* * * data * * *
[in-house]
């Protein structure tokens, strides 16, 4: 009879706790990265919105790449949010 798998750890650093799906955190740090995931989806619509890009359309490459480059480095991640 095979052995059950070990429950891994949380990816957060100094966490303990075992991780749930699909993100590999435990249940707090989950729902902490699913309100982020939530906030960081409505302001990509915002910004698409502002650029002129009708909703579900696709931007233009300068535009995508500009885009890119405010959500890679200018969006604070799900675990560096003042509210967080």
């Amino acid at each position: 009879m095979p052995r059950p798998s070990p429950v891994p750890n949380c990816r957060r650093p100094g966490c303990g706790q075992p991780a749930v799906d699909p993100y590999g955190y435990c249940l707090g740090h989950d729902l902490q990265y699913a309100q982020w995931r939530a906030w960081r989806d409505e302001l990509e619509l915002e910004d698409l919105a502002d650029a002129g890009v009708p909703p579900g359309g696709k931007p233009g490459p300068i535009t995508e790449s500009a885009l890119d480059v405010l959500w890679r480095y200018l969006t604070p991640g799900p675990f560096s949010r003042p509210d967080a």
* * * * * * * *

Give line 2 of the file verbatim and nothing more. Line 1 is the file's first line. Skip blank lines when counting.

């Protein structure tokens, strides 16, 4: 009879706790990265919105790449949010 798998750890650093799906955190740090995931989806619509890009359309490459480059480095991640 095979052995059950070990429950891994949380990816957060100094966490303990075992991780749930699909993100590999435990249940707090989950729902902490699913309100982020939530906030960081409505302001990509915002910004698409502002650029002129009708909703579900696709931007233009300068535009995508500009885009890119405010959500890679200018969006604070799900675990560096003042509210967080």